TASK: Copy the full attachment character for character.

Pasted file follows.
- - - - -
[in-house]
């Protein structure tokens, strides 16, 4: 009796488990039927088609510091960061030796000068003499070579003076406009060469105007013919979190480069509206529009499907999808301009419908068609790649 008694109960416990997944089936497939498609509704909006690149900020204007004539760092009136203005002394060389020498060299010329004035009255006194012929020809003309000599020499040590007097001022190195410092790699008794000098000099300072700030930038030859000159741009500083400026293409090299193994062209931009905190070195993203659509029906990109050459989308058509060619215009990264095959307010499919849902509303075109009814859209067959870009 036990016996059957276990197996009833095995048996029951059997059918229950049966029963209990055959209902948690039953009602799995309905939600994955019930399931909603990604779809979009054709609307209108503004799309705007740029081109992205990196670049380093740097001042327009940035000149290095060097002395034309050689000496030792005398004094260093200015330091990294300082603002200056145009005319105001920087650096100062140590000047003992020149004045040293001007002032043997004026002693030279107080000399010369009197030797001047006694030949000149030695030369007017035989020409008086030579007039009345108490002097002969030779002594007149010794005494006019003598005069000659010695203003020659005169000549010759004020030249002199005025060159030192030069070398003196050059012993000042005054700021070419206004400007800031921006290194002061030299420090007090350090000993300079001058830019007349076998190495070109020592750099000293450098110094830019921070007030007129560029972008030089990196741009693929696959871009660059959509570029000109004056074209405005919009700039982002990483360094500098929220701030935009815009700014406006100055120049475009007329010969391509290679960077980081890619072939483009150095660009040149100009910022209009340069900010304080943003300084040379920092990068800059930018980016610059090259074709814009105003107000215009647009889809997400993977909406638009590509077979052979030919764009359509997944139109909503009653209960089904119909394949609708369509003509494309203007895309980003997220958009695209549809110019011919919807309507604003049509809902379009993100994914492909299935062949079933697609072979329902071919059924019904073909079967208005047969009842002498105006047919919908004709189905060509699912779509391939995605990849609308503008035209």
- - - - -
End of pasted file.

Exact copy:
[in-house]
């Protein structure tokens, strides 16, 4: 009796488990039927088609510091960061030796000068003499070579003076406009060469105007013919979190480069509206529009499907999808301009419908068609790649 008694109960416990997944089936497939498609509704909006690149900020204007004539760092009136203005002394060389020498060299010329004035009255006194012929020809003309000599020499040590007097001022190195410092790699008794000098000099300072700030930038030859000159741009500083400026293409090299193994062209931009905190070195993203659509029906990109050459989308058509060619215009990264095959307010499919849902509303075109009814859209067959870009 036990016996059957276990197996009833095995048996029951059997059918229950049966029963209990055959209902948690039953009602799995309905939600994955019930399931909603990604779809979009054709609307209108503004799309705007740029081109992205990196670049380093740097001042327009940035000149290095060097002395034309050689000496030792005398004094260093200015330091990294300082603002200056145009005319105001920087650096100062140590000047003992020149004045040293001007002032043997004026002693030279107080000399010369009197030797001047006694030949000149030695030369007017035989020409008086030579007039009345108490002097002969030779002594007149010794005494006019003598005069000659010695203003020659005169000549010759004020030249002199005025060159030192030069070398003196050059012993000042005054700021070419206004400007800031921006290194002061030299420090007090350090000993300079001058830019007349076998190495070109020592750099000293450098110094830019921070007030007129560029972008030089990196741009693929696959871009660059959509570029000109004056074209405005919009700039982002990483360094500098929220701030935009815009700014406006100055120049475009007329010969391509290679960077980081890619072939483009150095660009040149100009910022209009340069900010304080943003300084040379920092990068800059930018980016610059090259074709814009105003107000215009647009889809997400993977909406638009590509077979052979030919764009359509997944139109909503009653209960089904119909394949609708369509003509494309203007895309980003997220958009695209549809110019011919919807309507604003049509809902379009993100994914492909299935062949079933697609072979329902071919059924019904073909079967208005047969009842002498105006047919919908004709189905060509699912779509391939995605990849609308503008035209």